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Hundreds flock to walk the siphon

Hundreds flock to walk the siphon

While most people are familiar with walking the plank, it's probably only Mid Cantabrians who know about walking the siphon.

About 700 people visited the Rangitata Diversion Race (RDR) open day on Sunday to walk the longest siphon on the race at Surrey Hills.

RDR Management Limited chief executive Tony McCormick said the Surrey Hills siphon was one of nine siphons on the RDR and the longest at 2.7km. It was last opened to the public about 10 years ago.

Donations from the successful Mothers' Day event raised $3000 for the Hinds and Districts Lions, with the club assisting with parking and transporting walkers back to their cars.

Sausages, ice cream, and coffee were provided, with contractors and consultants sponsoring the refreshments.

"It was such a pleasure to see the enjoyment all our visitors got from the event, and we appreciate their generosity with donations.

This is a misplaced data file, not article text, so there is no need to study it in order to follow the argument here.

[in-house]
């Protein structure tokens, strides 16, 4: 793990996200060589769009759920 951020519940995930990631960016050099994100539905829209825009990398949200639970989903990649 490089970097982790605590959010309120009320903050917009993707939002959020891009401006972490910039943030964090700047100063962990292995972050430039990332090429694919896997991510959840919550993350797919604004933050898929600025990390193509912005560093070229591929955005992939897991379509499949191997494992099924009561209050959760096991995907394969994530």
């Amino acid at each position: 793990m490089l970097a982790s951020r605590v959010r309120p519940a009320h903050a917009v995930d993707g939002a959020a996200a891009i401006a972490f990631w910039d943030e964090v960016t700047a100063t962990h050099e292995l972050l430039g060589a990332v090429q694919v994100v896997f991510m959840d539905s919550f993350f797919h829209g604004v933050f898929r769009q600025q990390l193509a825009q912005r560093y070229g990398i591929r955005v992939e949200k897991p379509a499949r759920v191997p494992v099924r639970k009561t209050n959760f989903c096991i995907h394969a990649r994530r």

“We say the RDR is the lifeblood of Mid Canterbury and the turnout on Sunday shows that our community recognises and appreciates the importance of the scheme to their region.”

We even had a group of mountain bikers ride the tunnel and back at the end of the day, McCormick said.

It took the bikers about seven minutes while walkers were in the tunnel for about 40 minutes.

McCormick said all the water in the RDR goes through the siphon and takes 16 minutes to get through the tunnel.

​​​​​​ "Water coming out of the tunnel would fill an Olympic swimming pool in 90 seconds," he said.

Surrey Hills siphon facts

Construction of the Surrey Hills section of the RDR was in progress when the construction gang went on Christmas break. When they returned to work, the crew found a slip on the hillside had taken part of the canal with it.

It was decided that Surrey Hill was too unstable and an inverted siphon was designed to route the canal along the base of the hill.

A pipe factory was constructed nearby to make more than 700 sections of pipe that were fitted together to form the Surrey Hills siphon.

"The lowest point of the tunnel is approximately 40 metres below the inlet, but it then rises up to the outlet which is only five metres lower than the inlet. Given the resources of the day, it is an amazing engineering accomplishment," McCormick said.

By Sharon Davis